Once it’s all mixed through, you want to transfer it to that baking sheet you prepared earlier. I chose to use grease proof paper to line the sheet instead of greasing it, and this worked with moderate success, though next time I’d both line AND grease the tin as there were some incidences of paperstick, which should be a word, though it isn’t. The popcorn is quite hard to work with at this stage, and again the rubber spatula is good for pressing it into an even layer as it’s less likely to crush the popcorn than a rigid wooden spoon would be. I was a bit cautious with the amount of fleur del sel, my main tip for that part would be to pinch the salt and sprinkle over by hand, rather than sprinkling from the spoon, as that way you can end up with lumps of salt in some areas and lack of salt in others.
Once I had the popcorn layered on the tray, I cut it into rough squares using a sharp knife, then I let it set in the fridge overnight – I thought that this would make it easier to snap into pieces in the morning, before putting it in a tin to take to work. I don’t know if it would have been *more* difficult had I let it set at room temperature, but certainly it was still very sticky and not at all snappy when it came to breaking it into pieces. The caramel never sets hard, like the caramel popcorn you buy in bags in the cinema, but it was all the more delicious for it, in my opinion. There’s also an element of fun to it, one of my colleagues described it as like being a naughty kid with sticky fingers, it takes you back to those barely remembered childhood memories of eating just for pleasure and not caring if whatever it was you were eating ended up all over your hands, arms, face and hair. What I’m trying to say is be ready to wash your hands afterwards, or perhaps provide little bowls of hot water and lemon, or moist towelettes.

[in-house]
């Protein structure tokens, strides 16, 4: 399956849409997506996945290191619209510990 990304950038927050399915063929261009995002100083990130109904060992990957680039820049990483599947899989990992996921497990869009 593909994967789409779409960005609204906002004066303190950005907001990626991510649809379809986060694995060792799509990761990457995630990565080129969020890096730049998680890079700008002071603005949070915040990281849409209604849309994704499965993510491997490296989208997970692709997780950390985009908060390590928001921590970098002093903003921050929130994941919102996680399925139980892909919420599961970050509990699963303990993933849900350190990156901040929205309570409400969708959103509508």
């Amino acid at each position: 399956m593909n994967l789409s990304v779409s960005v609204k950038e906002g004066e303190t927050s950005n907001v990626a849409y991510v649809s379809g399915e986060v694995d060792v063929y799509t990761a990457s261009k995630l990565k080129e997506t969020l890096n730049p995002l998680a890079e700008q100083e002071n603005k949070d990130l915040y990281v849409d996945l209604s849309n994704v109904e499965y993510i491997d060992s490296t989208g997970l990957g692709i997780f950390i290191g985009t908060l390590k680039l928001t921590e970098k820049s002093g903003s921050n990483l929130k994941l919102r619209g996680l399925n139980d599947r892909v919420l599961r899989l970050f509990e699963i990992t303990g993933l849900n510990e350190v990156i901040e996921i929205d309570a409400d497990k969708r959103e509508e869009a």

So there you have it, lovely sticky, sweet-savoury, circus-dream-scented popcorn. It was a very popular choice at work, and hardly took any time to make which makes it a good weeknight treat. You could go ahead and eat it as soon as it’s cooled on the tray, which probably wouldn’t take much longer than half an hour, or it keeps for up to three days according to Martha who, for now, I implicitly trust in all matters culinary. On financial matters I shall seek other advice, though.